A North Sea Macro-region? Partnerships, Networking and Macro-regional Dimensions

Mike Danson

Research output: Chapter in Book/Report/Conference proceedingChapter (peer-reviewed)peer-review

Abstract

Within the framework of Europe 2020 (CEC, 2010), there is a stress on the territorial coverage of the regional policies and complementary EU activities. There is increasing attention on the performance and effectiveness of such policies, the efficiency of governance structures and implementation arrangements, and the relationship between cohesion policy and other EU structural policies. Over the last few years, there has also been a growing recognition and support for the concept of ‘macro-regions’, which some have promoted as serving to meet these objectives.1 The Fifth Cohesion Report (CEC, 2010) broadly embraces this approach of defining geographies which extend beyond national borders and conventional ‘Territorial Cooperation’ collaborations, but within specifically defined quadrants of the continent. The future architecture of cohesion policy, therefore, is likely to see demand for similar strategies for parts of Europe as already apply for the Baltic Sea, the Danube and the Adriatic-Ionian area.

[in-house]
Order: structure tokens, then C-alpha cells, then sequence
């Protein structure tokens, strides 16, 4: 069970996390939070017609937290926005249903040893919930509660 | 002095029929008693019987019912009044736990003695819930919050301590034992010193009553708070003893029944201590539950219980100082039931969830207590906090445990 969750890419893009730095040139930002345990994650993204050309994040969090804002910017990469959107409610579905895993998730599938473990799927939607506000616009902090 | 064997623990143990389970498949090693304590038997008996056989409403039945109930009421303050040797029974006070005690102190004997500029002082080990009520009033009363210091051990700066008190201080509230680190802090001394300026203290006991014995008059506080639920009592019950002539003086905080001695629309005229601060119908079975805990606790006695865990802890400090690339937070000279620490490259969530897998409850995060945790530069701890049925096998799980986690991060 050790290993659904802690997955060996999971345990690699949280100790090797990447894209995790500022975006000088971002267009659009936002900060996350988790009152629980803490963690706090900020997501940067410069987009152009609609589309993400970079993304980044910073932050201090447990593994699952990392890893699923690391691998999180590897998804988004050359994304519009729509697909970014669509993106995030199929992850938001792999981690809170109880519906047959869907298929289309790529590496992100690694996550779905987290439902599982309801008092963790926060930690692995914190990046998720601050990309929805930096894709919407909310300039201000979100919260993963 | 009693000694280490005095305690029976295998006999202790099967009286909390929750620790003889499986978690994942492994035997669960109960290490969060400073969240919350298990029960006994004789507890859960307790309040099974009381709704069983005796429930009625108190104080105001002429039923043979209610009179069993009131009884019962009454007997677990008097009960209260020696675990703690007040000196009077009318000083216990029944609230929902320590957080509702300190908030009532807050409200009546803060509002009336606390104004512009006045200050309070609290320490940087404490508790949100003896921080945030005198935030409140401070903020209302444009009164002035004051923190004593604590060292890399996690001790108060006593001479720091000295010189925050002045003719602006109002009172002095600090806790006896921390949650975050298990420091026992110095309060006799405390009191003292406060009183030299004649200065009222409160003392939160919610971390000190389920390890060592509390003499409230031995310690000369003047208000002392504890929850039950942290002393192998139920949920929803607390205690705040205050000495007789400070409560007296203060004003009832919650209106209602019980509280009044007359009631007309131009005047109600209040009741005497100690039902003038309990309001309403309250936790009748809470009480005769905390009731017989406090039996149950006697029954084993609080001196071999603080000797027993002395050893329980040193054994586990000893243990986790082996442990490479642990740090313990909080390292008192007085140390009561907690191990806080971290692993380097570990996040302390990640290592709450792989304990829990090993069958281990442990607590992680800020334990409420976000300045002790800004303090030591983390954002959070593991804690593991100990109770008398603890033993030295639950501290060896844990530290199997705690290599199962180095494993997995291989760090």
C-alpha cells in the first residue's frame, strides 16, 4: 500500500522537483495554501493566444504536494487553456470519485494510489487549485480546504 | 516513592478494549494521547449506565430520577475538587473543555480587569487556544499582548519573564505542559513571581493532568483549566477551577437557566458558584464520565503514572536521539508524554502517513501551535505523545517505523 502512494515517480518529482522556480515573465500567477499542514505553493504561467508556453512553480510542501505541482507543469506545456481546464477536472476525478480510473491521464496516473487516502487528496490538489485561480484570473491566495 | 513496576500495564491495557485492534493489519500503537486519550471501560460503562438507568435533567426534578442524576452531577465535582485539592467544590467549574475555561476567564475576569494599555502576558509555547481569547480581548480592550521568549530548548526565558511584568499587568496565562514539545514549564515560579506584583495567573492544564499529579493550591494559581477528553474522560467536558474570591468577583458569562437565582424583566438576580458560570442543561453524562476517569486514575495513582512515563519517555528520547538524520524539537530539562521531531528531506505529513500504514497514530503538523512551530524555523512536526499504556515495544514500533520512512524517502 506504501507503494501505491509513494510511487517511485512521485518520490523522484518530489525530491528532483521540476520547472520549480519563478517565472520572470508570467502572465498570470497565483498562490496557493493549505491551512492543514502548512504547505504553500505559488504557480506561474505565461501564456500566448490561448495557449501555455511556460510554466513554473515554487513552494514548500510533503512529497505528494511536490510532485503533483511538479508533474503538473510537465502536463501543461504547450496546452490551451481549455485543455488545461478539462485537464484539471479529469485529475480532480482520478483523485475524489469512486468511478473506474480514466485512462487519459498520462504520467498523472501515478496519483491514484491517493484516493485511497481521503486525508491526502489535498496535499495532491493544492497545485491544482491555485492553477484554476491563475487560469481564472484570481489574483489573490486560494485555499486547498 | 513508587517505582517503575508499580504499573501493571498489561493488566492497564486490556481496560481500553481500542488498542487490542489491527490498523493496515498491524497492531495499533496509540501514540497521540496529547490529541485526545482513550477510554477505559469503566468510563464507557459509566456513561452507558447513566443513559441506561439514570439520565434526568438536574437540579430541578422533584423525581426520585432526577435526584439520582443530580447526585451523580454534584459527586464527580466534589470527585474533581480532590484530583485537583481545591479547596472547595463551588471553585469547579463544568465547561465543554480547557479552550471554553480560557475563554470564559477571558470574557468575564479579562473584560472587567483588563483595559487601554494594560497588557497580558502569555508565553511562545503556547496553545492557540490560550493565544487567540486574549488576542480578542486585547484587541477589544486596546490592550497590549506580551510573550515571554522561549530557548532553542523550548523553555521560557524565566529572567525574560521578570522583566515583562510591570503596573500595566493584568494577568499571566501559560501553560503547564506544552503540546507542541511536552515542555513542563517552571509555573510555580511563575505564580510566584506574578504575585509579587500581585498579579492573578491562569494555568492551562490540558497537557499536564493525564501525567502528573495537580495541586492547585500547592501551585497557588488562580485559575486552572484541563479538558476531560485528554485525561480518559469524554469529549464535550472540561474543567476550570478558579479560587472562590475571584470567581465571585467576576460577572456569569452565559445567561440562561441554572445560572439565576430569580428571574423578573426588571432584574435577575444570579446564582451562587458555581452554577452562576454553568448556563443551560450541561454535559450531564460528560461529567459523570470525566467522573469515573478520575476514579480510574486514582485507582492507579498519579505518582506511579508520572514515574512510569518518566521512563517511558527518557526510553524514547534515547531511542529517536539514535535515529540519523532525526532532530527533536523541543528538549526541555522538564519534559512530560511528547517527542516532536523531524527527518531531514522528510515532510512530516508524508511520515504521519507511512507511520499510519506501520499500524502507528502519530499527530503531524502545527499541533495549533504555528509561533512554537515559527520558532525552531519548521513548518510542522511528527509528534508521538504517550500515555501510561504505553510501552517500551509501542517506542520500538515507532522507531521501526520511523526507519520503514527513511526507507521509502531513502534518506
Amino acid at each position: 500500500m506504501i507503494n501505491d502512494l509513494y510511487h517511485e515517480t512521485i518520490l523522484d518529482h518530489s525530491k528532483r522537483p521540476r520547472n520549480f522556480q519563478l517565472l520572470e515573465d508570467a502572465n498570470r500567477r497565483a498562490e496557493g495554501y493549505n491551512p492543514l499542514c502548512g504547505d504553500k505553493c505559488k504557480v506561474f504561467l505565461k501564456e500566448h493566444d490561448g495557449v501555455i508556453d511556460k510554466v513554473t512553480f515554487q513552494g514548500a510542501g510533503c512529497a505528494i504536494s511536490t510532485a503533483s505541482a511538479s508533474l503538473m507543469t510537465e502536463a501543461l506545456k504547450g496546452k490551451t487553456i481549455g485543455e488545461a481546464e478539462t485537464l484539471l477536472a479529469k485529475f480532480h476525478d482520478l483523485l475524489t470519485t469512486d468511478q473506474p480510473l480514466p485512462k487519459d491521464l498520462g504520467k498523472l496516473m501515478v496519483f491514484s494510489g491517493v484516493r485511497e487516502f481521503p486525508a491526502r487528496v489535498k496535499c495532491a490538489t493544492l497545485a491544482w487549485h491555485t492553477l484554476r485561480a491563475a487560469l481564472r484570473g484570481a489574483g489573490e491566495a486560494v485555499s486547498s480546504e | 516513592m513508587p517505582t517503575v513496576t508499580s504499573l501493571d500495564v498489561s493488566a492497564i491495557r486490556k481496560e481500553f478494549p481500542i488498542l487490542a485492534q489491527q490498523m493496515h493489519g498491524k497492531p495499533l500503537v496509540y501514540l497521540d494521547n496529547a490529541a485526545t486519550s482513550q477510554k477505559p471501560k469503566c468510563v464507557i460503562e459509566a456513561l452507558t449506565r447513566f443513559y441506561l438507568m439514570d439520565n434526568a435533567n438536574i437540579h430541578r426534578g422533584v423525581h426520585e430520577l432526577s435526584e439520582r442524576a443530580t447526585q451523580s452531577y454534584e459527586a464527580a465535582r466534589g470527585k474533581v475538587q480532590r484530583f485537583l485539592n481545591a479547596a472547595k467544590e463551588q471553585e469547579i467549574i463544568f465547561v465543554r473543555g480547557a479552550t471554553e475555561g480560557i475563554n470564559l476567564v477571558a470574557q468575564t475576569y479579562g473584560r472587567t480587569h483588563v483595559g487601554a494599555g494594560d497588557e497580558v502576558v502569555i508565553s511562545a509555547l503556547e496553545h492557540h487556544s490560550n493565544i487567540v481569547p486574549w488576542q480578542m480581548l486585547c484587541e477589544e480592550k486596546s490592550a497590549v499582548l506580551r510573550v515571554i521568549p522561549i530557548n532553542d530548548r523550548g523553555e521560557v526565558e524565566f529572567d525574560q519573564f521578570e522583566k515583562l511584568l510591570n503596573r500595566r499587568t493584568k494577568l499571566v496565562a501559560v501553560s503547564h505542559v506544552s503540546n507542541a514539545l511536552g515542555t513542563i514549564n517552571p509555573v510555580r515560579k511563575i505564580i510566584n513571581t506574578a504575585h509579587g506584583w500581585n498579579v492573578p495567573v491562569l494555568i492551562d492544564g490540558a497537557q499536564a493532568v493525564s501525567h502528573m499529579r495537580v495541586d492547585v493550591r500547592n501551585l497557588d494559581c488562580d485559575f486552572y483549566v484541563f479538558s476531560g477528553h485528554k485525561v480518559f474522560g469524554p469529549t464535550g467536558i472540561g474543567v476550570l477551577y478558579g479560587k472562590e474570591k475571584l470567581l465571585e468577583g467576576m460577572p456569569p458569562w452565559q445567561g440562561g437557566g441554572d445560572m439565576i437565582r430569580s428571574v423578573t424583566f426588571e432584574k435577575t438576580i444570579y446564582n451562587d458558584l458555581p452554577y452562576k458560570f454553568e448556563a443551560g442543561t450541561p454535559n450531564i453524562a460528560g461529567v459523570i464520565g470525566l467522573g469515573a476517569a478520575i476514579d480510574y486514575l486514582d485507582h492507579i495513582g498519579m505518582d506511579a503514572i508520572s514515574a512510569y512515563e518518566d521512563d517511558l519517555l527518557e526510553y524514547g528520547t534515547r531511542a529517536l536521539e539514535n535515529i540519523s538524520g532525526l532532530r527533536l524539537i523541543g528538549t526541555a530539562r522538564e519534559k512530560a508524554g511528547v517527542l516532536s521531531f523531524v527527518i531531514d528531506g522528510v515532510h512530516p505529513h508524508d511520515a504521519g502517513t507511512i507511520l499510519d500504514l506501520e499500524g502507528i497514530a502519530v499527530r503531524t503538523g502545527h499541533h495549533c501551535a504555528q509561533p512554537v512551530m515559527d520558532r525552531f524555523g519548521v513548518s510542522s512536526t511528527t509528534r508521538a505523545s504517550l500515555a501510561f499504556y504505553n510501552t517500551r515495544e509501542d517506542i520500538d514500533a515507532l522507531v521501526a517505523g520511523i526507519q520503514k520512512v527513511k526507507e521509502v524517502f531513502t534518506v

Original languageEnglish
Title of host publicationA 'Macro-regional' Europe in the Making
Subtitle of host publicationTheoretical Approaches and Empirical Evidence
EditorsStefan Gänzle, Kristine Kern, Antony Polonsky
PublisherPalgrave Macmillan
Pages215-242
Number of pages28
ISBN (Electronic)978-1-137-50972-7
ISBN (Print)978-1-137-50971-0
DOIs
Publication statusPublished - 2016

Publication series

NamePalgrave Studies in European Union Politics
PublisherPalgrave Macmillan

Keywords

  • Macro-regions
  • netowrking and partnerships
  • regional development agencies
  • periphery
  • Baltic Sea Region
  • North Sea Region

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